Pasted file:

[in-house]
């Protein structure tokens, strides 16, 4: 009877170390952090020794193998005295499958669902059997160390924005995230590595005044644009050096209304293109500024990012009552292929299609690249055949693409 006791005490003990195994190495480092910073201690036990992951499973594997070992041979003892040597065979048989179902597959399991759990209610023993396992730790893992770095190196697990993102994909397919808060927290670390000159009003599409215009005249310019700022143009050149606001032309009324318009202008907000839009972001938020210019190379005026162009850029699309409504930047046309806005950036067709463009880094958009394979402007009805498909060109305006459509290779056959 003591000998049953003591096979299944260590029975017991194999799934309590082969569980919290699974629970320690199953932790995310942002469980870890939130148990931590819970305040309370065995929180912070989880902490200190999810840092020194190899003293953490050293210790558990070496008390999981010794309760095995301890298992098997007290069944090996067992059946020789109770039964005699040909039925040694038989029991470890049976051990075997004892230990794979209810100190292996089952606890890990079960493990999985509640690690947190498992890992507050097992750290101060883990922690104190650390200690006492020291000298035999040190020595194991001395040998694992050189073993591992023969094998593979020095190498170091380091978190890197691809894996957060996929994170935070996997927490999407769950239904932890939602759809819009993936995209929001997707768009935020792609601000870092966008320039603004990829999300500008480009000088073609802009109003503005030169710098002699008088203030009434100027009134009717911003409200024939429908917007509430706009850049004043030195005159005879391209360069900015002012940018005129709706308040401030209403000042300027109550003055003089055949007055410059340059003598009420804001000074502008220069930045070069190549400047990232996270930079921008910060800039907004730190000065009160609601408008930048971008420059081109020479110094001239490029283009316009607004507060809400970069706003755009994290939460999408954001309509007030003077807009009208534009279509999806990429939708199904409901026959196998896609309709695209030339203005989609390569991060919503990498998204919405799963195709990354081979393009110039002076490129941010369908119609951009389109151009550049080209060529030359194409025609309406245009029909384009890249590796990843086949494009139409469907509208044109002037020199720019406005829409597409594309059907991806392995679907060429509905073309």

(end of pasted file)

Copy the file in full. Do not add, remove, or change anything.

[in-house]
């Protein structure tokens, strides 16, 4: 009877170390952090020794193998005295499958669902059997160390924005995230590595005044644009050096209304293109500024990012009552292929299609690249055949693409 006791005490003990195994190495480092910073201690036990992951499973594997070992041979003892040597065979048989179902597959399991759990209610023993396992730790893992770095190196697990993102994909397919808060927290670390000159009003599409215009005249310019700022143009050149606001032309009324318009202008907000839009972001938020210019190379005026162009850029699309409504930047046309806005950036067709463009880094958009394979402007009805498909060109305006459509290779056959 003591000998049953003591096979299944260590029975017991194999799934309590082969569980919290699974629970320690199953932790995310942002469980870890939130148990931590819970305040309370065995929180912070989880902490200190999810840092020194190899003293953490050293210790558990070496008390999981010794309760095995301890298992098997007290069944090996067992059946020789109770039964005699040909039925040694038989029991470890049976051990075997004892230990794979209810100190292996089952606890890990079960493990999985509640690690947190498992890992507050097992750290101060883990922690104190650390200690006492020291000298035999040190020595194991001395040998694992050189073993591992023969094998593979020095190498170091380091978190890197691809894996957060996929994170935070996997927490999407769950239904932890939602759809819009993936995209929001997707768009935020792609601000870092966008320039603004990829999300500008480009000088073609802009109003503005030169710098002699008088203030009434100027009134009717911003409200024939429908917007509430706009850049004043030195005159005879391209360069900015002012940018005129709706308040401030209403000042300027109550003055003089055949007055410059340059003598009420804001000074502008220069930045070069190549400047990232996270930079921008910060800039907004730190000065009160609601408008930048971008420059081109020479110094001239490029283009316009607004507060809400970069706003755009994290939460999408954001309509007030003077807009009208534009279509999806990429939708199904409901026959196998896609309709695209030339203005989609390569991060919503990498998204919405799963195709990354081979393009110039002076490129941010369908119609951009389109151009550049080209060529030359194409025609309406245009029909384009890249590796990843086949494009139409469907509208044109002037020199720019406005829409597409594309059907991806392995679907060429509905073309």